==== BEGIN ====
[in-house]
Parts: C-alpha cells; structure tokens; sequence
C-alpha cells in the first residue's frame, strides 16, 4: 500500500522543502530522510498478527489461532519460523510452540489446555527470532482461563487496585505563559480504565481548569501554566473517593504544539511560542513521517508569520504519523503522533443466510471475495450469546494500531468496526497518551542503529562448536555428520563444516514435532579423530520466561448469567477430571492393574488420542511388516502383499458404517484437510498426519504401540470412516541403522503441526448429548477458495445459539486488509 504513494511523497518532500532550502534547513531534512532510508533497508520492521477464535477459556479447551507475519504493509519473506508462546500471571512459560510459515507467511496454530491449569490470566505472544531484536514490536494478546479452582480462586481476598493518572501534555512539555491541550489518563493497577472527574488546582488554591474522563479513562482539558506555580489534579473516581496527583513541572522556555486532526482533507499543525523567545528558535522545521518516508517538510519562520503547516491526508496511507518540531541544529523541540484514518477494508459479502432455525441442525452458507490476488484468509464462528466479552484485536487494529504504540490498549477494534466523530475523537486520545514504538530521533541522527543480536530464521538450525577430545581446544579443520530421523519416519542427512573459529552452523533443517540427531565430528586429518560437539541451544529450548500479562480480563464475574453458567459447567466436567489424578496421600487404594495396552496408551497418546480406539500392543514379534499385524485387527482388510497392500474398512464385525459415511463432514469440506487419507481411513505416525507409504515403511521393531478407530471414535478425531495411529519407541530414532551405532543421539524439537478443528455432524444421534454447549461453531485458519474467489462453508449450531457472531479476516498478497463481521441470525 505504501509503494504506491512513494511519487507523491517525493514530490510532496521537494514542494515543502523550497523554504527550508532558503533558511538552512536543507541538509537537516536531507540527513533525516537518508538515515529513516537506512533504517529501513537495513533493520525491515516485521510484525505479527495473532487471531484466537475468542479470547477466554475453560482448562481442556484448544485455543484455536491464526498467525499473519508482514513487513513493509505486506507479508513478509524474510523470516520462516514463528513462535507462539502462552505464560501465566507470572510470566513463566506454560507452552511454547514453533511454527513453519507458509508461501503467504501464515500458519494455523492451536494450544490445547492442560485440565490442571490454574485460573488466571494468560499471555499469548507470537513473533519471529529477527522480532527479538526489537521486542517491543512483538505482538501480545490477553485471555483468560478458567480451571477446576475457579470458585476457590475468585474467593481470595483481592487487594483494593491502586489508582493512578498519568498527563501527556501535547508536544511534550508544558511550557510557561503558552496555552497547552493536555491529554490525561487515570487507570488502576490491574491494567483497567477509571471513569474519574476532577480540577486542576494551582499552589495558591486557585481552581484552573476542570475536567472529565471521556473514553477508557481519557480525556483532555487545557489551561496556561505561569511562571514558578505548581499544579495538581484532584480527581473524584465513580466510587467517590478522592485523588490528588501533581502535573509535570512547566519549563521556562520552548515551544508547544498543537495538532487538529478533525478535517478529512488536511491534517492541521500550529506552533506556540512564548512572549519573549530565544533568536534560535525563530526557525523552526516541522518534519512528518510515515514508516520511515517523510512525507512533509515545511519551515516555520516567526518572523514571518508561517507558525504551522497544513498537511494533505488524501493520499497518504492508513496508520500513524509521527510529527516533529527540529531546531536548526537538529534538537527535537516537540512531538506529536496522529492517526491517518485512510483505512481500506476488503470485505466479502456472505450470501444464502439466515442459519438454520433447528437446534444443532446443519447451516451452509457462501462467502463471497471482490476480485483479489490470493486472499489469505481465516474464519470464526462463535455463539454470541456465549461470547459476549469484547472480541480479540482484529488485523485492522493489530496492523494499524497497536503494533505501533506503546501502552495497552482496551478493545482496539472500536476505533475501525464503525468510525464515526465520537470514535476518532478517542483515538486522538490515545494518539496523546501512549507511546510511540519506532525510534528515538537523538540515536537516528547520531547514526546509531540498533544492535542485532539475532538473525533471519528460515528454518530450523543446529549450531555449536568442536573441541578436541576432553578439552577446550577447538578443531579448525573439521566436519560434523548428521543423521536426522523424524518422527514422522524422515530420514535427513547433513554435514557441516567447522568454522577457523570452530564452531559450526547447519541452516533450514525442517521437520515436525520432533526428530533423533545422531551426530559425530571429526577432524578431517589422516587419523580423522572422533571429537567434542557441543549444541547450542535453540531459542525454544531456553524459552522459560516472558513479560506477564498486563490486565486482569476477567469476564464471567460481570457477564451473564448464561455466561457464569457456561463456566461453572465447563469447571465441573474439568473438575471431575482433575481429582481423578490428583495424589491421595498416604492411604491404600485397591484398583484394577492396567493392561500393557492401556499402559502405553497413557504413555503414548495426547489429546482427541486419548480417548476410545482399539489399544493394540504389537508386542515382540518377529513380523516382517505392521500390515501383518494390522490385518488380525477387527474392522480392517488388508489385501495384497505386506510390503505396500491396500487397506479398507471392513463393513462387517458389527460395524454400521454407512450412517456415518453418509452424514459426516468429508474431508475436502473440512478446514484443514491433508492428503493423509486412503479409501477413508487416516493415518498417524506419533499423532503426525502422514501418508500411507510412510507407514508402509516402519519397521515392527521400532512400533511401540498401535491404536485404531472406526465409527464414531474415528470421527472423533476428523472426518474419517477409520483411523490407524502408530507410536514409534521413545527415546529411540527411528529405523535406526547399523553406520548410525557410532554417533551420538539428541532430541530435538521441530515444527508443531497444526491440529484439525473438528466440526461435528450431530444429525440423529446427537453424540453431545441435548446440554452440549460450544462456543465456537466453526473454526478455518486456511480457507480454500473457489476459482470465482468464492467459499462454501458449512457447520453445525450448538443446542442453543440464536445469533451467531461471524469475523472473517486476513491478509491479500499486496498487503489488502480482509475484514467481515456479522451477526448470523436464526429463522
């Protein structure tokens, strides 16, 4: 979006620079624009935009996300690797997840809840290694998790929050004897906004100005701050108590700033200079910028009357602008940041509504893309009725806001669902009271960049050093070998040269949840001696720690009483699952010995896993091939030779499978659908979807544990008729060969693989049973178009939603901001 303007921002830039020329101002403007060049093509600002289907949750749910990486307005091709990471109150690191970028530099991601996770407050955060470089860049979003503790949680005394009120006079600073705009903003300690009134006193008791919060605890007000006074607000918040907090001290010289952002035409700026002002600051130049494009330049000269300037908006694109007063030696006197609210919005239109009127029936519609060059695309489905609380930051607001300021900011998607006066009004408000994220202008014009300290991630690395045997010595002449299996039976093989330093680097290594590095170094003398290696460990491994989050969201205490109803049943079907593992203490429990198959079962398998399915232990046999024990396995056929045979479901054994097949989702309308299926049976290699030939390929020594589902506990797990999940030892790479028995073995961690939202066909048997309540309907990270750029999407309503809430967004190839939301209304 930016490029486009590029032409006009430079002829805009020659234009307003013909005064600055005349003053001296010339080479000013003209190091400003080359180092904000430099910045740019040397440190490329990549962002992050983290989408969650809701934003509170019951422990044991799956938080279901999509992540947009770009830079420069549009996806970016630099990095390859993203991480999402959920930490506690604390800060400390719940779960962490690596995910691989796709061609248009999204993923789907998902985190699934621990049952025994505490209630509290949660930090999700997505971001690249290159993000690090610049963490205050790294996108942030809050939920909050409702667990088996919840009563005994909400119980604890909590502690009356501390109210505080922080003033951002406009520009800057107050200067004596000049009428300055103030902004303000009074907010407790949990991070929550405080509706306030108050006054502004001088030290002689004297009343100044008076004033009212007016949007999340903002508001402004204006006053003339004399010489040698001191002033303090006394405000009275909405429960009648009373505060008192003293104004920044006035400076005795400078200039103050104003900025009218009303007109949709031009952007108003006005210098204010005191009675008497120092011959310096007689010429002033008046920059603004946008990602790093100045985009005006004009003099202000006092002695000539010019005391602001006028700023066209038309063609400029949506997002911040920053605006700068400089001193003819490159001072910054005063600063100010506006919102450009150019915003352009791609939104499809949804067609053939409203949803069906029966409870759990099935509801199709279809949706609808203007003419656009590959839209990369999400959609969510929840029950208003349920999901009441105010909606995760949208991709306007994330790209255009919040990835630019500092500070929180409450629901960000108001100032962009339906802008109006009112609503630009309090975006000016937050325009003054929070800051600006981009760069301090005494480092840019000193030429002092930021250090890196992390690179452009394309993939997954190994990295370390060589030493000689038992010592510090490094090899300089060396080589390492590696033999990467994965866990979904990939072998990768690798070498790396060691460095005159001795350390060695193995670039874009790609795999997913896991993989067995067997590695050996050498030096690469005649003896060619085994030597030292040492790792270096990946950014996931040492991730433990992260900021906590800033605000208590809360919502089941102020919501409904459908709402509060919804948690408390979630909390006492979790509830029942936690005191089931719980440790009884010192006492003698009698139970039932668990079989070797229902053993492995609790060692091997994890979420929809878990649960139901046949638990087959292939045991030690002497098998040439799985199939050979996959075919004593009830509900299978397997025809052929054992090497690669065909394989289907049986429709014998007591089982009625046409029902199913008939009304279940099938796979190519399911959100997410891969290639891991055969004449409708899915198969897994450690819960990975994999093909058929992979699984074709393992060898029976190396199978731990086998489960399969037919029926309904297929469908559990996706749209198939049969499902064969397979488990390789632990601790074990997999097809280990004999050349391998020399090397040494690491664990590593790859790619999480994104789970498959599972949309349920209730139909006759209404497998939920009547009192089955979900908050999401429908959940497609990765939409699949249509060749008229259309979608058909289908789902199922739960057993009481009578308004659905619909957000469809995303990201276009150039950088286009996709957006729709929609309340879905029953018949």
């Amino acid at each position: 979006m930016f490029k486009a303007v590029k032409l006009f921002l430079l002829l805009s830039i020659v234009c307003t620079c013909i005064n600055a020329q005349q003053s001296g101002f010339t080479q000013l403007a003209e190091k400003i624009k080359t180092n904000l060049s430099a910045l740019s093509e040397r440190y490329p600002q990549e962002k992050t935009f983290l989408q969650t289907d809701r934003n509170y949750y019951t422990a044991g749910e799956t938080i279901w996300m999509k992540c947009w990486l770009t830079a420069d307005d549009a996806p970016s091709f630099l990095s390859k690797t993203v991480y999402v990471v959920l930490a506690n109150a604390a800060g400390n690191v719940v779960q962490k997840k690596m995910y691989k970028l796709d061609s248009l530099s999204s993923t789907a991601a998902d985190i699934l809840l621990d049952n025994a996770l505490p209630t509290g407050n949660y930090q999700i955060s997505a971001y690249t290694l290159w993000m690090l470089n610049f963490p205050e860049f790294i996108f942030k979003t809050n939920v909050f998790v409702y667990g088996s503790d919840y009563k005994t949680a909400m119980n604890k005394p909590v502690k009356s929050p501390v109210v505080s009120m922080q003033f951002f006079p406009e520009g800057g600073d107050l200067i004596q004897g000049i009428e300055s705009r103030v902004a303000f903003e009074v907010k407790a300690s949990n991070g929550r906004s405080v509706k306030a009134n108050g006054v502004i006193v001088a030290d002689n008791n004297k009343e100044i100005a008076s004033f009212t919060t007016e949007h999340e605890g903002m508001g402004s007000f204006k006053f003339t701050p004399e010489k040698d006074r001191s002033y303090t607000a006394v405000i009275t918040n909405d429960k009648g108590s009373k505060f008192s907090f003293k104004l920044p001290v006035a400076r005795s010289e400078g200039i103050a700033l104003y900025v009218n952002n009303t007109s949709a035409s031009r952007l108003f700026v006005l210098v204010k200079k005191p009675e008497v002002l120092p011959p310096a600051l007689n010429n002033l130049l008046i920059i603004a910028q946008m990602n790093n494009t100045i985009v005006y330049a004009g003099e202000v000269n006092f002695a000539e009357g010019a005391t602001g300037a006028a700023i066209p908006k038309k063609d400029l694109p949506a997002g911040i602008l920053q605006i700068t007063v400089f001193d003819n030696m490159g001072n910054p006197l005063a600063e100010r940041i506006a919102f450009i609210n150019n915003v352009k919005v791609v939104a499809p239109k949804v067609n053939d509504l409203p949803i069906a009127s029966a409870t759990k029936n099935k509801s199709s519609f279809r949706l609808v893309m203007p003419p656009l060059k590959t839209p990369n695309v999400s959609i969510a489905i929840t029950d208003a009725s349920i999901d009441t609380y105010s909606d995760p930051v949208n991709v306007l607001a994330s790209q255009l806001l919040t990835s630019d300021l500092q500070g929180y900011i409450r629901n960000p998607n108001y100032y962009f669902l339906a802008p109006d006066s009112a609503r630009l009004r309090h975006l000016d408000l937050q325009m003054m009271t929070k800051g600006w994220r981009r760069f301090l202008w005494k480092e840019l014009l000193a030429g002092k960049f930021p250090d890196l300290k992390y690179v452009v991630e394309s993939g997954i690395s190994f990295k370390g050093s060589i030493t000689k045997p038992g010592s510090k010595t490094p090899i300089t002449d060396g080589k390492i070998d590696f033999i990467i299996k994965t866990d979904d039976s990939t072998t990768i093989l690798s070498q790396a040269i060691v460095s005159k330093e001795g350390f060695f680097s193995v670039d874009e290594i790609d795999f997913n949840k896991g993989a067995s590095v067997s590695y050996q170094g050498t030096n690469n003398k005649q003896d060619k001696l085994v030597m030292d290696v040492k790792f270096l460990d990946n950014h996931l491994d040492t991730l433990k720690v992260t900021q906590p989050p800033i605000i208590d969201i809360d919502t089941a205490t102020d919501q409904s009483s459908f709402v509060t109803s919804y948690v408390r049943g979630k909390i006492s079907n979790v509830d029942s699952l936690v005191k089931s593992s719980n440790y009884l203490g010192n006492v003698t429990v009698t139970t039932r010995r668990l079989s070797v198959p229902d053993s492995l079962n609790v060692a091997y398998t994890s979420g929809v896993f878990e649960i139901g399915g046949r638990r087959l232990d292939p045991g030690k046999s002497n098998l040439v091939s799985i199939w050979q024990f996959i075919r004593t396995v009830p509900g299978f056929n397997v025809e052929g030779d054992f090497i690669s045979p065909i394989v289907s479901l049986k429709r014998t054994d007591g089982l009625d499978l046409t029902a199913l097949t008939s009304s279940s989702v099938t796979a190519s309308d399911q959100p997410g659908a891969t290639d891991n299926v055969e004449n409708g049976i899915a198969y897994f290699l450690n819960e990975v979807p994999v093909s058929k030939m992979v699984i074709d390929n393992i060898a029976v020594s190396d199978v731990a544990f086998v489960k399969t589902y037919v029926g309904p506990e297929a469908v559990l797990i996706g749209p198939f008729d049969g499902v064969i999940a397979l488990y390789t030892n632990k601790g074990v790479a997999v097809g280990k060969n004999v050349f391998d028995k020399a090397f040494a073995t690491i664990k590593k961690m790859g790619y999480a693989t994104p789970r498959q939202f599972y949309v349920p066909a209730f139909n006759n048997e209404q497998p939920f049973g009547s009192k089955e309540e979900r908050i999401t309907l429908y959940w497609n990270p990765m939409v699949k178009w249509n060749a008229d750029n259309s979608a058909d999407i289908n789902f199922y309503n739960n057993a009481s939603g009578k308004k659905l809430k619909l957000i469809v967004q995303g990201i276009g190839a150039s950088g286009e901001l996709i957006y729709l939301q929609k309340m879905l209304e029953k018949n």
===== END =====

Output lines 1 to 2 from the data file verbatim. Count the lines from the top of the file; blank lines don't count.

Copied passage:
[in-house]
Parts: C-alpha cells; structure tokens; sequence